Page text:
Politicians should engage with all the people
As we are being “open and honest’ about racial issues worldwide and locally let us take a moment to discuss race and politics.
Should be a peaceful discussion devoid of negative comments.
During the lead-up to the 2012 General Election, I had the opportunity to canvass alongside Vance Campbell when he was running as a candidate for Constituency 9, which encompasses eastern Devonshire and western Smith’s Parish.
Reviewing the demographics, one will see that this particular constituency comprises roughly 60 per cent white and 40 per cent black residents. These demographics have ensured that the United Bermuda Party and now the One Bermuda Alliance have maintained this as a safe seat for decades — Trevor Moniz being the sitting representative for more than 25 years.
On the other hand, there are seats that have demographics of at least 60 per cent residents who are black Bermudians. What this means is that the Progressive Labour Party also has safe seats. One prime example would be Constituency 15.
Out of the 36 constituencies, approximately two thirds are safe seats for either party.
Again, now that we are going to have an honest discussion on race, we can accept why many seats are safe seats. So, let us drill down a little further about canvassing.
Anyone who has run for politics in Bermuda knows, depending on which party one represents, that there will be those who will either open their doors or keep them closed.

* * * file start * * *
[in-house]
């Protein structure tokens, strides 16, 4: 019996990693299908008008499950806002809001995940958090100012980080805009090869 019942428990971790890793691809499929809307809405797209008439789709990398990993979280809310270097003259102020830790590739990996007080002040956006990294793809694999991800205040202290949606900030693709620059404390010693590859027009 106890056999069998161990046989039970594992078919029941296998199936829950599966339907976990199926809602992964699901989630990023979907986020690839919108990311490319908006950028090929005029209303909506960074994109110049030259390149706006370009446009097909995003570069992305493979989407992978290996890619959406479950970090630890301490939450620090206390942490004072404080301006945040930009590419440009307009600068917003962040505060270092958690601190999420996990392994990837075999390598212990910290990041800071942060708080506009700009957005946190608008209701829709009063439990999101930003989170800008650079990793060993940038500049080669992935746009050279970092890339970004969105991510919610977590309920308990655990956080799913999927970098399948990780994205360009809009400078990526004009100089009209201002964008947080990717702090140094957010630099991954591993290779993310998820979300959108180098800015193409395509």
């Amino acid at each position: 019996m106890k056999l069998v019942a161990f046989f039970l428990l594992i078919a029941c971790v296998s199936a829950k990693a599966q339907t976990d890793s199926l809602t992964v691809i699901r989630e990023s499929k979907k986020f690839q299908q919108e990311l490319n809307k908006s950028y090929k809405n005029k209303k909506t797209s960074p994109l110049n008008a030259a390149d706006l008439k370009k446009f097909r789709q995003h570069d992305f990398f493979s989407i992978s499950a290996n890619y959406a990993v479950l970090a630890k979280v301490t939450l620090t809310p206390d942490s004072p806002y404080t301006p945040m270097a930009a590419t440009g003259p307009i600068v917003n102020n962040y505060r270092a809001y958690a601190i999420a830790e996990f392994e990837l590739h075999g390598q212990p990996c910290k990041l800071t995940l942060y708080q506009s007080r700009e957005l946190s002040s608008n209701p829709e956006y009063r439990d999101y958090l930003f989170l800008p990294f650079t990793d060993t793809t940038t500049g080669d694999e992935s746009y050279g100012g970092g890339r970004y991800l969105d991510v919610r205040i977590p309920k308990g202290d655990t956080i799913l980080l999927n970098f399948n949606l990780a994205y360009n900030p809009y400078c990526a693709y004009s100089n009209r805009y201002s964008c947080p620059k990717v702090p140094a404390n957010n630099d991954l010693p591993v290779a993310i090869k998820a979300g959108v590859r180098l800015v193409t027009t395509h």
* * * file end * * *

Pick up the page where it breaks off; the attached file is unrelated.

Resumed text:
Unfortunately, more often than not, those doors either open or close based on the race of the candidate.
A white candidate running for the OBA in a PLP stronghold most likely will not get invited into every home. Likewise, a black candidate running in an OBA stronghold would face an uphill battle to see every potential voter.
The net result is that many candidates, from either side, become weary of knocking on the doors of those who may not share the same pigmentation.
This ends up with voters, of all shades, never getting to see both candidates owing to persons not knocking on their doors, This is based initially on preconceived thoughts of how someone may or may not vote.
Once again, if we are being honest, we all have experienced racialised politics in Bermuda in one way or the other. So where do we go from here?
Engage, engage, engage
I would encourage all sitting MPs, or those wishing to get elected, to take a long look at the list of those living in the constituency you represent or wish to represent, then take the initiative to reach out to each of those persons.
Many may be surprised at the reactions that they get.
We have potentially reached a point in our country where persons are more open to honestly discuss the historically negative idiosyncrasies of our island home.
Any given politician or would-be politician would like to have everyone voting for them. That is a given desire. However, at this moment in time, it is equally as important for us a country and as individuals to establish and build relationships with those we normally have not had honest conversations with.
That is what leadership is truly about.
• Christopher Famous is the government MP for Devonshire East (Constituency 11). You can reach him on WhatsApp at 599-0901 or e-mail firstname.lastname@example.org
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